A rare Chinese deer has seen over a century of threats—ultimately resulting in its extinction in the wild. But research recently suggests that, thanks to their genetics, chronic wasting disease—a deadly neurological disease in cervids—might not be one of them.
Records show that Père David’s deer (Elaphurus davidianus) have been kept in captivity in royal gardens for over 1,000 years. Today, apart from a few successful reintroductions into reserves, they still exist largely in captivity. Their disappearance in the wild is due in part to political and social upheaval following China’s 1900 Boxer Rebellion, when most of the remaining wild populations were killed.
A priest named Armand David secured several individuals in private collections, and many of their descendants remain in North American zoos. But as chronic wasting disease has spread in deer throughout North America, researchers became concerned that this rare deer species could be vulnerable to infection even in captivity.
“CWD is transmissible to a number of different deer species,” said Tolulope Perrin-Stowe, a postdoctoral fellow at the University of Wisconsin-Madison. “Organizations such as the Association of Zoos and Aquariums were quite concerned about endangered deer species housed in North America.”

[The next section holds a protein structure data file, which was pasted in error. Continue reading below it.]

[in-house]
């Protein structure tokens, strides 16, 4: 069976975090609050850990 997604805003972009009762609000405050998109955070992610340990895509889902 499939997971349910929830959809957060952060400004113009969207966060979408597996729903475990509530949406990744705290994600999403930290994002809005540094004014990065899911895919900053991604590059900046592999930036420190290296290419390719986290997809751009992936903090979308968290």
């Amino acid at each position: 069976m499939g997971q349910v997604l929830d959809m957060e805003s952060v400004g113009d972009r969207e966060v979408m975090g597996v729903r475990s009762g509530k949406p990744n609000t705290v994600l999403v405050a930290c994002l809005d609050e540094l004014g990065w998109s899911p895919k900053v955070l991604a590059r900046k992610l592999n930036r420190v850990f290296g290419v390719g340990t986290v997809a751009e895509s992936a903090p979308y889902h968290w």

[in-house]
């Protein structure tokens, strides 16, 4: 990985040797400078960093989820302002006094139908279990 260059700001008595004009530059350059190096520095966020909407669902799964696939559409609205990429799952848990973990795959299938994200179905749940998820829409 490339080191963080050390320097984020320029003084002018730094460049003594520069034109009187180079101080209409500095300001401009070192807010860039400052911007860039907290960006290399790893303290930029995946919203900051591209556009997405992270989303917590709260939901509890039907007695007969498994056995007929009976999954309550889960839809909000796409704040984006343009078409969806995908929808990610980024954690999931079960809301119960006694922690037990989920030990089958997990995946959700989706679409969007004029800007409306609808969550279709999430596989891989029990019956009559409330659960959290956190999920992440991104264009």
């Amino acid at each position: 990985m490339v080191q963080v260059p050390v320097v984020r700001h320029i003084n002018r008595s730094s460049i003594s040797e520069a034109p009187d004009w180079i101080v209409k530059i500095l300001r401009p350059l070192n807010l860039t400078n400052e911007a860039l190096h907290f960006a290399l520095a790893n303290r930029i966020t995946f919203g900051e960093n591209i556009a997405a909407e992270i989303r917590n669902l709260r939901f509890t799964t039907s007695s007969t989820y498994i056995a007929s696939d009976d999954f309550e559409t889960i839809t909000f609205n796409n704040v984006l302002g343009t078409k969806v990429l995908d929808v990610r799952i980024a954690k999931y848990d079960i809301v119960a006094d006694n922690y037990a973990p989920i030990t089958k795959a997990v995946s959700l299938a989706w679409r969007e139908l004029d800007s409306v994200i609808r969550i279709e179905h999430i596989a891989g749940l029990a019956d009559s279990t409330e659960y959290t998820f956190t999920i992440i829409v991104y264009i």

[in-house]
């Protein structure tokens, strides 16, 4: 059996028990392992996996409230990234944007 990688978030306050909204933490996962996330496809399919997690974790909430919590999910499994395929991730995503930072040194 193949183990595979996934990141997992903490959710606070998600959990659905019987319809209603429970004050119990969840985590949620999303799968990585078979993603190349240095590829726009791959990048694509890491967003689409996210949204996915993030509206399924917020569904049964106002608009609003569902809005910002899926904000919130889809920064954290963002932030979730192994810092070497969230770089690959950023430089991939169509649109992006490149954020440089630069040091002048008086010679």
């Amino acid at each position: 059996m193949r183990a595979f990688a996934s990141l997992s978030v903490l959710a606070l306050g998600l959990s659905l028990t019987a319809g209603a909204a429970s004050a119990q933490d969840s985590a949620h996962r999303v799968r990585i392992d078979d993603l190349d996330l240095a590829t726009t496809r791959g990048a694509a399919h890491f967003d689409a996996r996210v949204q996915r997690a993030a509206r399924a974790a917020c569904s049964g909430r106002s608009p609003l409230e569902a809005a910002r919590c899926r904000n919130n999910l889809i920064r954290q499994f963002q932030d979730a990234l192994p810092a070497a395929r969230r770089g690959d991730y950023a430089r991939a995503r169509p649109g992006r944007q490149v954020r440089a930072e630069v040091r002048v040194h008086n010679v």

Perrin-Stowe led a study published in Conservation Genetics to test genetic markers in the deer that could confer susceptibility to the disease. They couldn’t experiment on such an endangered population, so they relied on comparing alleles of prion proteins found naturally in the deer to the alleles of other species that were exposed and susceptible to CWD to determine if they shared traits. Prion proteins are normal in deer, Perrin-Stowe said. But when an infectious prion enters their body, that causes prion proteins to change shape, lose function and causes disease.
After studying 27 Père David’s deer in zoos in Ohio, California and New York, researchers found two different variations in the prion protein genes. One of those alleles was the same one found in European fallow deer (Dama dama) and is connected to reduced CWD susceptibility.
This is promising news for the species. “Preventing them from contracting CWD is always going to be the most important goal,” Perrin-Stowe said. “Studies like this help us determine what might be the potential vulnerability of different cervid species.”
She said it also suggests the importance of maintaining diversity in those genes through captive breeding.
“It’s always of concern when a disease is spreading, and it’s important to get as much research as we can,” she said.
|Dana Kobilinsky is associate editor at The Wildlife Society. Contact her at firstname.lastname@example.org with any questions or comments about her article. You can follow her on Twitter at @DanaKobi.|
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